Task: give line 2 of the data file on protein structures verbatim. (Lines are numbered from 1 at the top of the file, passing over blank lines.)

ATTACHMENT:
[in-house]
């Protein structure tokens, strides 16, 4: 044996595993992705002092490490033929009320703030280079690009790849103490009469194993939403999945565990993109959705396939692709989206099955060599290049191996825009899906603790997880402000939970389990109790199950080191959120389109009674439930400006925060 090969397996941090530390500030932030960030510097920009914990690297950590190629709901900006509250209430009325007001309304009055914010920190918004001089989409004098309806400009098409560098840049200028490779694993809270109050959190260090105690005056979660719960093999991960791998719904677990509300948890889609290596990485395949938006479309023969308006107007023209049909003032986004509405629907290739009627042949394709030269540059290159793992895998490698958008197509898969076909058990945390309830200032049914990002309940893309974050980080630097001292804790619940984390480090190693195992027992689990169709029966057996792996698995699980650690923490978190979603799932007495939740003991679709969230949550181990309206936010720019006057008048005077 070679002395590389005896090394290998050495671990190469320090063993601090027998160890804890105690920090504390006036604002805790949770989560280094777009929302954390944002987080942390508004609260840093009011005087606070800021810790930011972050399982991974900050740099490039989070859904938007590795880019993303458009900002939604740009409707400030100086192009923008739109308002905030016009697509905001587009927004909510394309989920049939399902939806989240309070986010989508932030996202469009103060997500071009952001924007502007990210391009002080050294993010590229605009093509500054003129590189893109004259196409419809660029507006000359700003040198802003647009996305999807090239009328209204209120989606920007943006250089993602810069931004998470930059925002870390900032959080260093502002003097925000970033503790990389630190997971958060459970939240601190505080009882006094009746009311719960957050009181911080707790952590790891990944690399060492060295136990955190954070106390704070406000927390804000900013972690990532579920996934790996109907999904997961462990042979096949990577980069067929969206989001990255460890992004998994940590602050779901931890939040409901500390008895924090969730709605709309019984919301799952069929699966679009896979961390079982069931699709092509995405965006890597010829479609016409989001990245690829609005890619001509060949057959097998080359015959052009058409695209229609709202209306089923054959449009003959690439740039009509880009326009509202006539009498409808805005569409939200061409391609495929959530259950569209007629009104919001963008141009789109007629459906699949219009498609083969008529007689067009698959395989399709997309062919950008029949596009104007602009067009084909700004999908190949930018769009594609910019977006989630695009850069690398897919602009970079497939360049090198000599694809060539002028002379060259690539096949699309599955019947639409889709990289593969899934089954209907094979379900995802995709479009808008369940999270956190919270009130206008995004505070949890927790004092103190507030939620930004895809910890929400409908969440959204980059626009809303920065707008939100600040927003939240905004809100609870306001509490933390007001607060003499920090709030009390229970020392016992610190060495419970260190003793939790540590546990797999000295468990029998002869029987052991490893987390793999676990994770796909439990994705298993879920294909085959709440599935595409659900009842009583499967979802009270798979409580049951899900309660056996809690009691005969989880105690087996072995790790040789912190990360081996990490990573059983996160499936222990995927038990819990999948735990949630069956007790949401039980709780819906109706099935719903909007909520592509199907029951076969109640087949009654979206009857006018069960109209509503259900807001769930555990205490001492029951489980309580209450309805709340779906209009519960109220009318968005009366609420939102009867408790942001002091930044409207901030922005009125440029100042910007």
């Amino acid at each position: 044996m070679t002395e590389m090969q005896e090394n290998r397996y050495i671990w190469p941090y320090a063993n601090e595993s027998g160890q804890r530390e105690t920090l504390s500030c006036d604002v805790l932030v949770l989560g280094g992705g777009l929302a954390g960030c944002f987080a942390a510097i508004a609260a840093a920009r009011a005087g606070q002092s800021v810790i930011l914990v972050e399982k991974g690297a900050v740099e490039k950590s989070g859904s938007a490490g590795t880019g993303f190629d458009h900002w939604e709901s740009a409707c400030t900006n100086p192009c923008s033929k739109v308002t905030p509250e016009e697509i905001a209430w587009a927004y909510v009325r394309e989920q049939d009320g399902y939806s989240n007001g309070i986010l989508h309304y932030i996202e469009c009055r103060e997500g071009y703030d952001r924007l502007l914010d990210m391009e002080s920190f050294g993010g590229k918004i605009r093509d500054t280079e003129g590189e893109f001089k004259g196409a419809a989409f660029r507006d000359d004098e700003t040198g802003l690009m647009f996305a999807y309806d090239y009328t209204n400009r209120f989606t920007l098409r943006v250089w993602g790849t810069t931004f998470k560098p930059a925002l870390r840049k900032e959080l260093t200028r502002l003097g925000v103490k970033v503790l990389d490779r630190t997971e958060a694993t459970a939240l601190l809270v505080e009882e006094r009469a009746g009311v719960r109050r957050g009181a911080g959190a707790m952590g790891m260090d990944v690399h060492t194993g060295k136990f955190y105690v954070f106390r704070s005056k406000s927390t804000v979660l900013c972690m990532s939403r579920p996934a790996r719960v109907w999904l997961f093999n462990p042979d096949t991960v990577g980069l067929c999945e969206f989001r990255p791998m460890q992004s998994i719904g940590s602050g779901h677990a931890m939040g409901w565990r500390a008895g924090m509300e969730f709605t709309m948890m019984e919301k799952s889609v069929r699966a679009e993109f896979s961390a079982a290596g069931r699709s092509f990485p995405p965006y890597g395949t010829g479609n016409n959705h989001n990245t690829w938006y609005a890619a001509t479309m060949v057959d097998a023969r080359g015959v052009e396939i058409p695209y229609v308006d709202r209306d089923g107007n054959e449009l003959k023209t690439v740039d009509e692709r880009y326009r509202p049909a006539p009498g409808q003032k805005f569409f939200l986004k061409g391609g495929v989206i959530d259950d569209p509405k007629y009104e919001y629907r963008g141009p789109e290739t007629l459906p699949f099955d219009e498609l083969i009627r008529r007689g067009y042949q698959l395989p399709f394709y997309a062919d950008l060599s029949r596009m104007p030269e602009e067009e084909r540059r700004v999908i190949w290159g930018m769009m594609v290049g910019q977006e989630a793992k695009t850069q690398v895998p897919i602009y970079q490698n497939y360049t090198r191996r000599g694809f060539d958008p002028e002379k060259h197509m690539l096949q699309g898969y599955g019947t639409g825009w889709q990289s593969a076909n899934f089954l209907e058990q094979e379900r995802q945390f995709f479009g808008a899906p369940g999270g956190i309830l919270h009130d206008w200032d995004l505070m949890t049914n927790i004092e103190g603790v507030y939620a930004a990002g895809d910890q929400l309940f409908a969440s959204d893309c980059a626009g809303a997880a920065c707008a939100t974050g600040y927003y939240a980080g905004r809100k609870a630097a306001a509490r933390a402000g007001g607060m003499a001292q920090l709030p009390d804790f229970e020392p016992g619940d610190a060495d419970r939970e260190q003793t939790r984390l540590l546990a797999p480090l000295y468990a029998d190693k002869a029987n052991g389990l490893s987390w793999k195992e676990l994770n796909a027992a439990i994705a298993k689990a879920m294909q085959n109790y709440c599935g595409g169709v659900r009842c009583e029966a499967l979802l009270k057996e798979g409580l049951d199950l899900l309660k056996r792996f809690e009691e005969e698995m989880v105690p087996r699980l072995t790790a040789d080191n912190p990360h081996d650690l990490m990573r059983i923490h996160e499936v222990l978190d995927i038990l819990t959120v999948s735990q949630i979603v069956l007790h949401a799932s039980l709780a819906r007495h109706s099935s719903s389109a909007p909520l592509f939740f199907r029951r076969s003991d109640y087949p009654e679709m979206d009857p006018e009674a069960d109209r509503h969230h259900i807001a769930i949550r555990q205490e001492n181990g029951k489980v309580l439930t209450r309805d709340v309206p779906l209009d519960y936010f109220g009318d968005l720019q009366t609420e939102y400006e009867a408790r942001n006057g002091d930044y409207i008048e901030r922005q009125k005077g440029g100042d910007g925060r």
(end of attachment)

């Protein structure tokens, strides 16, 4: 044996595993992705002092490490033929009320703030280079690009790849103490009469194993939403999945565990993109959705396939692709989206099955060599290049191996825009899906603790997880402000939970389990109790199950080191959120389109009674439930400006925060 090969397996941090530390500030932030960030510097920009914990690297950590190629709901900006509250209430009325007001309304009055914010920190918004001089989409004098309806400009098409560098840049200028490779694993809270109050959190260090105690005056979660719960093999991960791998719904677990509300948890889609290596990485395949938006479309023969308006107007023209049909003032986004509405629907290739009627042949394709030269540059290159793992895998490698958008197509898969076909058990945390309830200032049914990002309940893309974050980080630097001292804790619940984390480090190693195992027992689990169709029966057996792996698995699980650690923490978190979603799932007495939740003991679709969230949550181990309206936010720019006057008048005077 070679002395590389005896090394290998050495671990190469320090063993601090027998160890804890105690920090504390006036604002805790949770989560280094777009929302954390944002987080942390508004609260840093009011005087606070800021810790930011972050399982991974900050740099490039989070859904938007590795880019993303458009900002939604740009409707400030100086192009923008739109308002905030016009697509905001587009927004909510394309989920049939399902939806989240309070986010989508932030996202469009103060997500071009952001924007502007990210391009002080050294993010590229605009093509500054003129590189893109004259196409419809660029507006000359700003040198802003647009996305999807090239009328209204209120989606920007943006250089993602810069931004998470930059925002870390900032959080260093502002003097925000970033503790990389630190997971958060459970939240601190505080009882006094009746009311719960957050009181911080707790952590790891990944690399060492060295136990955190954070106390704070406000927390804000900013972690990532579920996934790996109907999904997961462990042979096949990577980069067929969206989001990255460890992004998994940590602050779901931890939040409901500390008895924090969730709605709309019984919301799952069929699966679009896979961390079982069931699709092509995405965006890597010829479609016409989001990245690829609005890619001509060949057959097998080359015959052009058409695209229609709202209306089923054959449009003959690439740039009509880009326009509202006539009498409808805005569409939200061409391609495929959530259950569209007629009104919001963008141009789109007629459906699949219009498609083969008529007689067009698959395989399709997309062919950008029949596009104007602009067009084909700004999908190949930018769009594609910019977006989630695009850069690398897919602009970079497939360049090198000599694809060539002028002379060259690539096949699309599955019947639409889709990289593969899934089954209907094979379900995802995709479009808008369940999270956190919270009130206008995004505070949890927790004092103190507030939620930004895809910890929400409908969440959204980059626009809303920065707008939100600040927003939240905004809100609870306001509490933390007001607060003499920090709030009390229970020392016992610190060495419970260190003793939790540590546990797999000295468990029998002869029987052991490893987390793999676990994770796909439990994705298993879920294909085959709440599935595409659900009842009583499967979802009270798979409580049951899900309660056996809690009691005969989880105690087996072995790790040789912190990360081996990490990573059983996160499936222990995927038990819990999948735990949630069956007790949401039980709780819906109706099935719903909007909520592509199907029951076969109640087949009654979206009857006018069960109209509503259900807001769930555990205490001492029951489980309580209450309805709340779906209009519960109220009318968005009366609420939102009867408790942001002091930044409207901030922005009125440029100042910007």